Do pumpkin spice lattes offer any health benefits?
Without adding too much fat, a pumpkin spice latte can provide a small portion of your daily needs for protein, calcium, and vitamin D if you substitute 2% milk for the whipped cream.
Your pumpkin spice latte's espresso contains caffeine, which has the ability to momentarily increase brain activity by inhibiting a brain hormone, a neurotransmitter called adenosine. Caffeine also causes the release of dopamine and adrenaline, two other neurotransmitters that promote alertness. However, this increase in alertness is only temporary.
Moreover, caffeine contains trace levels of natural antioxidants. Antioxidants help prevent the development of chronic diseases. However, the antioxidant content in the caffeine in your pumpkin spice latte is very little. To have a therapeutic effect, your diet also needs to include a lot of fruits and vegetables, which have much higher concentrations of these disease-fighting compounds.
Why are pumpkin spice lattes so addictive?
Despite the potential health issues that can result from the excessive consumption of pumpkin spice lattes, they are still eagerly anticipated and even craved each fall. Part of the attraction may be nostalgia as the beverage is associated with pumpkin pie, fuzzy sweaters, the holidays, and family gatherings.
There is also a connection between smell and memory. The scent of pumpkin spice connects us with fond memories of the traditions and foods we enjoy at this time of the year.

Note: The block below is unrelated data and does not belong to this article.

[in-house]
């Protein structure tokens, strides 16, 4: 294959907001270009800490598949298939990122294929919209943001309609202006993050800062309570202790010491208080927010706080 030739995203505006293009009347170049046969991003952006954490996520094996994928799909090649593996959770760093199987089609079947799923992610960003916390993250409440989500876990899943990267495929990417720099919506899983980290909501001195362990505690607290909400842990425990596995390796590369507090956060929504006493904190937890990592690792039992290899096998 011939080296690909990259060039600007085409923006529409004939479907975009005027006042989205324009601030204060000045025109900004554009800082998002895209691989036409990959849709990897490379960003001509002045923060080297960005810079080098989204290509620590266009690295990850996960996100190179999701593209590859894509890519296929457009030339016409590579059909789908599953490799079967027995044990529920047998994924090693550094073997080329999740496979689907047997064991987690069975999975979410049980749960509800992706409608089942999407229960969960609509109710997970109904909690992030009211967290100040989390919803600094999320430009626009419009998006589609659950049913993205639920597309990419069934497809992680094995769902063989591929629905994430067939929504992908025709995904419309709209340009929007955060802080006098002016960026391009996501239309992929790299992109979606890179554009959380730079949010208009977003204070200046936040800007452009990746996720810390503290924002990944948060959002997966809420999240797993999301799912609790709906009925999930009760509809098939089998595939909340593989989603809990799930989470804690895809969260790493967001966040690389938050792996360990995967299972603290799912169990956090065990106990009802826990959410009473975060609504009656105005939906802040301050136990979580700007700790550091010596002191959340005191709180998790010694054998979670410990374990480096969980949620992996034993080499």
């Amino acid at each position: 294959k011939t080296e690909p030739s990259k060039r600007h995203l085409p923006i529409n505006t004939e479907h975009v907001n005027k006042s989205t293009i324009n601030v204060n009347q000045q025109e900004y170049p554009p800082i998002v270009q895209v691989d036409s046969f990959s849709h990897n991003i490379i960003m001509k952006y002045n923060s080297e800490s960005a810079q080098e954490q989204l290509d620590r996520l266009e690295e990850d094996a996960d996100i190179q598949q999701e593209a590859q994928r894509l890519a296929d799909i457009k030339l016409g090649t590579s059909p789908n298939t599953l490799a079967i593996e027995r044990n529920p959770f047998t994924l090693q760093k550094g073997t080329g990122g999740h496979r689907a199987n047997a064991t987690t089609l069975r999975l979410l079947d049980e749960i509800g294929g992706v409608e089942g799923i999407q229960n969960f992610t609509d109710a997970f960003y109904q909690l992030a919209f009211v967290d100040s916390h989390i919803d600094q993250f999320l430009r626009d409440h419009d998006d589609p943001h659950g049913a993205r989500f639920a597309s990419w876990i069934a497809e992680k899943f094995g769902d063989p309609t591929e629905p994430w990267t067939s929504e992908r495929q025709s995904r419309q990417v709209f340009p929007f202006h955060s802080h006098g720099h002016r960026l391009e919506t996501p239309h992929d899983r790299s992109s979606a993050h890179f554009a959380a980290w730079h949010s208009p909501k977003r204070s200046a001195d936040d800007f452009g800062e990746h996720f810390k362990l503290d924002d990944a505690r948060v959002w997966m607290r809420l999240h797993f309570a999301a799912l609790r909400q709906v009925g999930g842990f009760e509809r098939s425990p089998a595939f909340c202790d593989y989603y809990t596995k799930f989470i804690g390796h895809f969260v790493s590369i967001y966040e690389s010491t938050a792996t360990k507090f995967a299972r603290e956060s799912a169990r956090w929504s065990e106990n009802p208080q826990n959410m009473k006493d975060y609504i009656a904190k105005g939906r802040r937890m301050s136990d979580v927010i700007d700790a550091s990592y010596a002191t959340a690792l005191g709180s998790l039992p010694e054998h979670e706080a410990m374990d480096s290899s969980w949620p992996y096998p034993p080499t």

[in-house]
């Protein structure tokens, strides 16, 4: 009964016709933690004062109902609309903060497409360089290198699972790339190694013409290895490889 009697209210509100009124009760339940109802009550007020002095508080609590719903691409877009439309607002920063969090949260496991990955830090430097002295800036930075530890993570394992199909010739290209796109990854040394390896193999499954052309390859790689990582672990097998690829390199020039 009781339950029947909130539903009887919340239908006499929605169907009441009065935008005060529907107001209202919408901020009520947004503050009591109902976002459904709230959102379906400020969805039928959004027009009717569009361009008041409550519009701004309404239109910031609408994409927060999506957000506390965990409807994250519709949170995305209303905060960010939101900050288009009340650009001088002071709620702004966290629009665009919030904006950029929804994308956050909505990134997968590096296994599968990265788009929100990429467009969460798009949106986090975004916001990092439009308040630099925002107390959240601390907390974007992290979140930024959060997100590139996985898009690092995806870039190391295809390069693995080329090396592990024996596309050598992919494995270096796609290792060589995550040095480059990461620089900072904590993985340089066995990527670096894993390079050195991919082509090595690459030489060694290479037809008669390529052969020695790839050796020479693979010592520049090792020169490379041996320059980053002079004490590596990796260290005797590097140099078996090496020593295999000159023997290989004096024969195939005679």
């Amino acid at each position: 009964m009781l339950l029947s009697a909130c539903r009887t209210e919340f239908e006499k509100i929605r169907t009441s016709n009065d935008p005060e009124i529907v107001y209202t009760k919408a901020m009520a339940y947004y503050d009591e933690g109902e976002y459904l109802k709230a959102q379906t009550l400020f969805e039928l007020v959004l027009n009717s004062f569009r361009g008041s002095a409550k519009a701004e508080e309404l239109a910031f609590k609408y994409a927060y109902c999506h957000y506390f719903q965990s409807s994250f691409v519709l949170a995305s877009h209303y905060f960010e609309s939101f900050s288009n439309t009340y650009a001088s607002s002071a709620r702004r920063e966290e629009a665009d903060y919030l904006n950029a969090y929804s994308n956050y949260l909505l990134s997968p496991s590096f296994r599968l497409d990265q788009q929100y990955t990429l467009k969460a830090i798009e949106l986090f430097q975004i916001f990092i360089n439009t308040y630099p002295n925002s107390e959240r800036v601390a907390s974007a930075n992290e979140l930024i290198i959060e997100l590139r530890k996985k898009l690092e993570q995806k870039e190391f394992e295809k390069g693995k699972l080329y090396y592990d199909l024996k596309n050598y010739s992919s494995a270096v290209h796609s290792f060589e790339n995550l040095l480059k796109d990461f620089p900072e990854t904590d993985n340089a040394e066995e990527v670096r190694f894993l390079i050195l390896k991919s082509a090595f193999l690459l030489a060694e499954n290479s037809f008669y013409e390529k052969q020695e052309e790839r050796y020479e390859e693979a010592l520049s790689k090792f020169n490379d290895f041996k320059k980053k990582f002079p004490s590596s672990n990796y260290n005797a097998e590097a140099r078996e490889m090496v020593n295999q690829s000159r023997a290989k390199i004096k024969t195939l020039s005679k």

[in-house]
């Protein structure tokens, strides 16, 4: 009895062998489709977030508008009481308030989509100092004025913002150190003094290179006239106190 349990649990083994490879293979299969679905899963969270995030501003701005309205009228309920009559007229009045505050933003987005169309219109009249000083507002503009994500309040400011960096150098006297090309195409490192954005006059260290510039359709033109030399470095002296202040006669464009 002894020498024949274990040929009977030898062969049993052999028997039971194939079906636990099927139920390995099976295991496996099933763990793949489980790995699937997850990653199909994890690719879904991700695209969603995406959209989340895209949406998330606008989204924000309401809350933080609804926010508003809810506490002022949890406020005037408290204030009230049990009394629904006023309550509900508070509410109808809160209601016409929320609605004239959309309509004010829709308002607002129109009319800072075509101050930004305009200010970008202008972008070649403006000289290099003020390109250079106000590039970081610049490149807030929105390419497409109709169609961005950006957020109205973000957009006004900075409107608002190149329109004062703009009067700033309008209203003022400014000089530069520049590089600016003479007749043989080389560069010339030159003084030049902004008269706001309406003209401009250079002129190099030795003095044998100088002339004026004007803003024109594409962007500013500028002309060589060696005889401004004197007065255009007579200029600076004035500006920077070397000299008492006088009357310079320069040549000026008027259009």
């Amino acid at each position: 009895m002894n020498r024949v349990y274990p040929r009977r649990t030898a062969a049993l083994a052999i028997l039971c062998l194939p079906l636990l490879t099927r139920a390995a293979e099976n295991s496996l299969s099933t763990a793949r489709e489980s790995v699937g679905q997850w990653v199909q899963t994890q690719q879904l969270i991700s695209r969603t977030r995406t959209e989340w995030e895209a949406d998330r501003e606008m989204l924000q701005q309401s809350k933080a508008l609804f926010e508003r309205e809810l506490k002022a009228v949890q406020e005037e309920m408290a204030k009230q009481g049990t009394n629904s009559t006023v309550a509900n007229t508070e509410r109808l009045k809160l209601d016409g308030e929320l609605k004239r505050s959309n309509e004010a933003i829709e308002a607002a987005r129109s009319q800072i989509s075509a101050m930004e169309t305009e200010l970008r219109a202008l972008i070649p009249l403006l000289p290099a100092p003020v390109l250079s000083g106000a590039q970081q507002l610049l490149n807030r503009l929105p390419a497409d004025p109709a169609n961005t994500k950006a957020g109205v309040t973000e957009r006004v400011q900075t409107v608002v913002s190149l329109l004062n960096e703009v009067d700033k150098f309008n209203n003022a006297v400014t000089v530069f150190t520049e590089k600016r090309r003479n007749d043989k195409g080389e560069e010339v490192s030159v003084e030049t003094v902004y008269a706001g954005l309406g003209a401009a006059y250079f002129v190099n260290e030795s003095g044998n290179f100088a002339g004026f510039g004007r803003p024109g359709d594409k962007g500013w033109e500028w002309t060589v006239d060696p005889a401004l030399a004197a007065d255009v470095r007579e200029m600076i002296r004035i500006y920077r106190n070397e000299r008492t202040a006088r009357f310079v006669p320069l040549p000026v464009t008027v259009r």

Businesses also create scarcity to feed your desire for pumpkin spice lattes. Every fall, they serve this opulent treat for a brief period of time. There is almost a psychology behind our seasonal addiction to pumpkin spice lattes, as our anticipation of their fragrant sweetness combines with a sense of urgency.
The bottom line on pumpkin spice lattes
Pumpkin spice lattes should be treated as a dessert rather than a staple in your diet. If you are healthy, and physically active, an occasional pumpkin spice latte can be a welcome taste of fall.
Those with hypertension, high cholesterol, diabetes, heart disease, or obesity, can make a healthier low-sugar, low-fat, caffeine-free pumpkin spice latte. Decaffeinated espresso, low-fat milk, and substituting cinnamon, nutmeg, and ginger for sugar, can provide a natural sweet treat that honors the taste and fragrance of fall.
- Psychology Today. The Psychology Behind the Pumpkin Spice Craze.
- The Johns Hopkins News-Letter. The science behind the appeal of pumpkin spice.
- Front Immunol. Excessive intake of sugar: An accomplice of inflammation.
- Clin Dermatol. Nutrition and aging skin: sugar and glycation.
- National Institute of Diabetes and Digestive and Kidney Diseases. Lactose Intolerance.